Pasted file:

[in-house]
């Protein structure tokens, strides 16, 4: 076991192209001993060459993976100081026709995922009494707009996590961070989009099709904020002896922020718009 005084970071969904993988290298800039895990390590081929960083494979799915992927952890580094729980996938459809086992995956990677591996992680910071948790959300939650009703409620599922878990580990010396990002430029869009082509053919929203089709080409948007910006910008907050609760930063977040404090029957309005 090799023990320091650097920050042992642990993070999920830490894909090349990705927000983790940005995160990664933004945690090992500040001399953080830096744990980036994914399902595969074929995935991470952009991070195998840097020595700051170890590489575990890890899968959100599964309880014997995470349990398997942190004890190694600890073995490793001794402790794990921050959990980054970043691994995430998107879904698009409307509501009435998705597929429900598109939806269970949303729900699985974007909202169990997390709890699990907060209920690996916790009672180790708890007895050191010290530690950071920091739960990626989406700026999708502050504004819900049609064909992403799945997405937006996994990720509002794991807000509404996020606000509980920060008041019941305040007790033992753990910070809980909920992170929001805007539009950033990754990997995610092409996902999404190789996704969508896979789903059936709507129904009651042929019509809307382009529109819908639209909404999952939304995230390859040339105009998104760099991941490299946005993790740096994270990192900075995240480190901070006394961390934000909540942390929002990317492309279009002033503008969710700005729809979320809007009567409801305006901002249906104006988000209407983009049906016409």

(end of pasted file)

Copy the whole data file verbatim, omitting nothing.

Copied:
[in-house]
């Protein structure tokens, strides 16, 4: 076991192209001993060459993976100081026709995922009494707009996590961070989009099709904020002896922020718009 005084970071969904993988290298800039895990390590081929960083494979799915992927952890580094729980996938459809086992995956990677591996992680910071948790959300939650009703409620599922878990580990010396990002430029869009082509053919929203089709080409948007910006910008907050609760930063977040404090029957309005 090799023990320091650097920050042992642990993070999920830490894909090349990705927000983790940005995160990664933004945690090992500040001399953080830096744990980036994914399902595969074929995935991470952009991070195998840097020595700051170890590489575990890890899968959100599964309880014997995470349990398997942190004890190694600890073995490793001794402790794990921050959990980054970043691994995430998107879904698009409307509501009435998705597929429900598109939806269970949303729900699985974007909202169990997390709890699990907060209920690996916790009672180790708890007895050191010290530690950071920091739960990626989406700026999708502050504004819900049609064909992403799945997405937006996994990720509002794991807000509404996020606000509980920060008041019941305040007790033992753990910070809980909920992170929001805007539009950033990754990997995610092409996902999404190789996704969508896979789903059936709507129904009651042929019509809307382009529109819908639209909404999952939304995230390859040339105009998104760099991941490299946005993790740096994270990192900075995240480190901070006394961390934000909540942390929002990317492309279009002033503008969710700005729809979320809007009567409801305006901002249906104006988000209407983009049906016409």